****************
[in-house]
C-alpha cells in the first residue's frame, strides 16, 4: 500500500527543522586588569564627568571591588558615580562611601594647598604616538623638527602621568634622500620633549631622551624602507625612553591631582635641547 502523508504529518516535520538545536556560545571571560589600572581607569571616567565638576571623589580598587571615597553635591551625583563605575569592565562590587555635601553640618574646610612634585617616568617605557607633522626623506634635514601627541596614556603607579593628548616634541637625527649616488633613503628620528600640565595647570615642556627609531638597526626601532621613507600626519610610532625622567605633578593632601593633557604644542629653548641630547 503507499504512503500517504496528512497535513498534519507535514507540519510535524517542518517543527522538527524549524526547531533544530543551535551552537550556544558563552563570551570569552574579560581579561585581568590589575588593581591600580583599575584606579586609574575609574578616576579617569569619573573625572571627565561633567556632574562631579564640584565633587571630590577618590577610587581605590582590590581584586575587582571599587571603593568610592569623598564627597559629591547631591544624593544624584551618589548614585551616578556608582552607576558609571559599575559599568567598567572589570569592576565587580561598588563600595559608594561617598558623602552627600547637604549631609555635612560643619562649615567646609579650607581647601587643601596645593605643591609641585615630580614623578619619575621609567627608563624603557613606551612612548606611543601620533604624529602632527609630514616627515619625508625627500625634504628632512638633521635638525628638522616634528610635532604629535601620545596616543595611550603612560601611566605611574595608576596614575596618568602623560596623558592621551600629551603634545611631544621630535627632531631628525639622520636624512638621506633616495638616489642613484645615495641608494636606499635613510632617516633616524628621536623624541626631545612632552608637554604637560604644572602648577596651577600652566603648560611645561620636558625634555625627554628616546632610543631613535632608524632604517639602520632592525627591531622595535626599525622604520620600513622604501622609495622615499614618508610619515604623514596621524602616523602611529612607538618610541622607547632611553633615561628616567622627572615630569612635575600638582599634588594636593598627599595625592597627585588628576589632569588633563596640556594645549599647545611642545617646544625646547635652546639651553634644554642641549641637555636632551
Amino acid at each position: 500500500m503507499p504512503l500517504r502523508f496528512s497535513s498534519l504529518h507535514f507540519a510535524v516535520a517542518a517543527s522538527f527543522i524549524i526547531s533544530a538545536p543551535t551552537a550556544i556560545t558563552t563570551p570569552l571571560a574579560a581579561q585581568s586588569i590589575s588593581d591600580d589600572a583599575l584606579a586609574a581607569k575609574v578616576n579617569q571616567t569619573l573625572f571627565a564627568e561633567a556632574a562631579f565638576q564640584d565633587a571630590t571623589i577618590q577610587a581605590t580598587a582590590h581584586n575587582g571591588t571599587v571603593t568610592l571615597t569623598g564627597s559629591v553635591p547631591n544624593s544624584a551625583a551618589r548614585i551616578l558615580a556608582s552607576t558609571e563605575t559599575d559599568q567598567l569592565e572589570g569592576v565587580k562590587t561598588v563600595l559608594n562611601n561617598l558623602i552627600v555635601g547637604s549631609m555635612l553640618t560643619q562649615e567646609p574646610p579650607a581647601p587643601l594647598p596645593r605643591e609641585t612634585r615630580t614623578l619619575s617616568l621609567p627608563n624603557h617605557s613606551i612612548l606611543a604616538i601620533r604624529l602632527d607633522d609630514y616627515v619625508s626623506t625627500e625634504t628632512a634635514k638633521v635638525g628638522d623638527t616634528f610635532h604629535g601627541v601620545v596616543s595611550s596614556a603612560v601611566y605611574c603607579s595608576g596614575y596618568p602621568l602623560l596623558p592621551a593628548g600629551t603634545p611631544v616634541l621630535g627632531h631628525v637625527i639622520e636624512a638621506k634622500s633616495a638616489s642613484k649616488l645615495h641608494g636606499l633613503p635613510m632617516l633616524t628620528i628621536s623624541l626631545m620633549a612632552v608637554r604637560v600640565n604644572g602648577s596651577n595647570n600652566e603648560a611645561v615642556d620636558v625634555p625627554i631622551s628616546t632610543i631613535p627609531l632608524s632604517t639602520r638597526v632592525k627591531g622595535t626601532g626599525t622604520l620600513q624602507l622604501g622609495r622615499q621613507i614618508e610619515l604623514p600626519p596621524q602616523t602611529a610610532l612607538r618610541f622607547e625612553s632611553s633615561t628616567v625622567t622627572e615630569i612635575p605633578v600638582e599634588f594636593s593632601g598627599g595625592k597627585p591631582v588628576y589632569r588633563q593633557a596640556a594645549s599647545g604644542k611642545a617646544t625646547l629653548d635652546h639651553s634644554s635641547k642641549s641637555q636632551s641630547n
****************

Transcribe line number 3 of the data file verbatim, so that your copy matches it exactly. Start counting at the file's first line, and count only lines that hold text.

Amino acid at each position: 500500500m503507499p504512503l500517504r502523508f496528512s497535513s498534519l504529518h507535514f507540519a510535524v516535520a517542518a517543527s522538527f527543522i524549524i526547531s533544530a538545536p543551535t551552537a550556544i556560545t558563552t563570551p570569552l571571560a574579560a581579561q585581568s586588569i590589575s588593581d591600580d589600572a583599575l584606579a586609574a581607569k575609574v578616576n579617569q571616567t569619573l573625572f571627565a564627568e561633567a556632574a562631579f565638576q564640584d565633587a571630590t571623589i577618590q577610587a581605590t580598587a582590590h581584586n575587582g571591588t571599587v571603593t568610592l571615597t569623598g564627597s559629591v553635591p547631591n544624593s544624584a551625583a551618589r548614585i551616578l558615580a556608582s552607576t558609571e563605575t559599575d559599568q567598567l569592565e572589570g569592576v565587580k562590587t561598588v563600595l559608594n562611601n561617598l558623602i552627600v555635601g547637604s549631609m555635612l553640618t560643619q562649615e567646609p574646610p579650607a581647601p587643601l594647598p596645593r605643591e609641585t612634585r615630580t614623578l619619575s617616568l621609567p627608563n624603557h617605557s613606551i612612548l606611543a604616538i601620533r604624529l602632527d607633522d609630514y616627515v619625508s626623506t625627500e625634504t628632512a634635514k638633521v635638525g628638522d623638527t616634528f610635532h604629535g601627541v601620545v596616543s595611550s596614556a603612560v601611566y605611574c603607579s595608576g596614575y596618568p602621568l602623560l596623558p592621551a593628548g600629551t603634545p611631544v616634541l621630535g627632531h631628525v637625527i639622520e636624512a638621506k634622500s633616495a638616489s642613484k649616488l645615495h641608494g636606499l633613503p635613510m632617516l633616524t628620528i628621536s623624541l626631545m620633549a612632552v608637554r604637560v600640565n604644572g602648577s596651577n595647570n600652566e603648560a611645561v615642556d620636558v625634555p625627554i631622551s628616546t632610543i631613535p627609531l632608524s632604517t639602520r638597526v632592525k627591531g622595535t626601532g626599525t622604520l620600513q624602507l622604501g622609495r622615499q621613507i614618508e610619515l604623514p600626519p596621524q602616523t602611529a610610532l612607538r618610541f622607547e625612553s632611553s633615561t628616567v625622567t622627572e615630569i612635575p605633578v600638582e599634588f594636593s593632601g598627599g595625592k597627585p591631582v588628576y589632569r588633563q593633557a596640556a594645549s599647545g604644542k611642545a617646544t625646547l629653548d635652546h639651553s634644554s635641547k642641549s641637555q636632551s641630547n